Captain: [In this case the Captain of the flight was standing silently behind the airline rep. - whose gay lover had, apparently, really pissed him off - and nobly spoke up (to the airline rep's surprise) and said, "WE WILL HAVE A SEAT on this airpland for your daughter. DON'T WORRY"]
Me: "Thank you, Captain!" (Gotta love Pilots!!!!!!!!!!) (If this appears to be politically incorrect, so be it.)

5. Where are the blankets?

6. Why do they smell?

8. Peanuts, some sort of cheese, an unidentifiable grey protein mass, Oreo cookies, jelly beans, wheat(ish) crackers and raisins... For Chrisake, I'm not in college anymore doing bongs!

9. Really obese people... I mean, like 350-400 lbs. Two seats, one of them on the aisle. (If this appears to be politically incorrect, so be it. You think NASA would cram that gordo into one seat in the Space Shuttle? NFW!)

10. Bathroom monitors (coach only). People urinate on everything.

Christopher S. Penn
Christopher S. Penn

I had the most amazingly positive experience flying on Korean Airlines a couple of weeks ago. Incredibly courteous, well-mannered staff, great amenities even in economy (the meals were amazing!), timely flights, and instead of being nickled and dimed to death, every single thing that would be "extra" was included in the price.

Much more to say on this than can fit inside a blog post, but the number one reason why they can create this experience is that it's a flag carrier. Most other nations have a national carrier which receives some serious subsidization from the national government. Korean Air was founded by the South Korean government, and thus the airline itself acts as an ambassador of sorts for travelers coming to the nation. Flag carriers can compete on price while still offering great service because they have fewer profitability concerns than in the US market.

The easiest way to make everyone in the US step up their game would be to deregulate and allow foreign carriers to fly domestically, but that would never happen as it'd be both incredibly bad for PR and also wipe out the domestic US airlines entirely.

jimstorer
jimstorer

I think your Dad hit on one of the main points, but there's more there. It's ironic that your experiences on Southwest are so positive, because they're the ones killing the business models of the other guys you mentioned. They're trying to compete with a lean company (Southwest) and are doing it by cutting/cutting/cutting. That impacts service at every step of the way.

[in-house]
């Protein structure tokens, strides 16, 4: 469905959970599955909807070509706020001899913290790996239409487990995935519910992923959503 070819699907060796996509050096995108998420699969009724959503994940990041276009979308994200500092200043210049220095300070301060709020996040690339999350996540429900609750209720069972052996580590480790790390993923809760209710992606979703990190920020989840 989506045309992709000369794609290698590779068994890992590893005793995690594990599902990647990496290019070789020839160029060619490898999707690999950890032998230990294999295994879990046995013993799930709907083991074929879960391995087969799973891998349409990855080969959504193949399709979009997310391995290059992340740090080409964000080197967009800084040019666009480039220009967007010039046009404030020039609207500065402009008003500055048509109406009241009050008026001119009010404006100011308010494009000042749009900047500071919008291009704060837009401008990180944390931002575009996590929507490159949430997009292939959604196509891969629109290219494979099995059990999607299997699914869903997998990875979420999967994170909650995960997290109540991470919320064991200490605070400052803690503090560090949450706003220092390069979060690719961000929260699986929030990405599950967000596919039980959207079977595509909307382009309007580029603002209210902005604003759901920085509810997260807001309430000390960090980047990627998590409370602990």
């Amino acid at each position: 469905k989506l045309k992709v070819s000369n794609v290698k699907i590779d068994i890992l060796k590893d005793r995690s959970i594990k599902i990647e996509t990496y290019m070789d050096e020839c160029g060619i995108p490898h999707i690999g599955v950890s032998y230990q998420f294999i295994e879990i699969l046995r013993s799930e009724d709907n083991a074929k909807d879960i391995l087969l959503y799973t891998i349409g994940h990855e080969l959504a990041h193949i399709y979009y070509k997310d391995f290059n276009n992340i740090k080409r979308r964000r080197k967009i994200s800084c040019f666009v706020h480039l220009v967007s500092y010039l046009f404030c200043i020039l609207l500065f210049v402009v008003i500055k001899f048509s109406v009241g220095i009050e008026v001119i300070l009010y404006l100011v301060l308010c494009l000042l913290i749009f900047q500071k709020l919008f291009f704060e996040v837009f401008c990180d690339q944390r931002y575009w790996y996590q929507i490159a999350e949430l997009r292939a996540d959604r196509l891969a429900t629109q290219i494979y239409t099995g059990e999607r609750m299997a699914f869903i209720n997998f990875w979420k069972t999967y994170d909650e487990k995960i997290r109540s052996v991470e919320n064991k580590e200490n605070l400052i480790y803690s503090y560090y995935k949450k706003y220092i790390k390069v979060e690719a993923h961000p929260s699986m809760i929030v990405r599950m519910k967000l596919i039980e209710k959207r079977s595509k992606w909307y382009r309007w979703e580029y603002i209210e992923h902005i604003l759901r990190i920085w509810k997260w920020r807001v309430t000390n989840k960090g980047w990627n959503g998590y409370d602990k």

But you're looking for answers. Here are some of mine:

1. Empower the people on the front lines. It sounds like Delta's done that with the folks on Twitter, but $25 or 500 miles seems stingy. Give them something with teeth. If a gate agent knows there's a problem give them the resources to keep folks happy. I was on a flight recently that was delayed for several reasons and they gave away food, alcohol and movies. It doesn't work every time, but the bottom line is they need to give the folks in the trenches the tools to surprise and delight their customers.
2. Don't assume your customers are assholes. On most flights I take these days it feel like the crew is adversarial from the beginning. They expect us to be rude and obnoxious. This is a lowest common denominator problem. We're not all assholes and until they stop treating us like the few that are, we'll probably look/talk/walk a lot like them. Every once in a while I catch an attendant or gate agent when they're not on edge, when they don't have the veneer in place. Most of the time they're awesome people. But later in the flight, they've slipped back in the thick skin as they patrol the plane. They need to change how they're trained.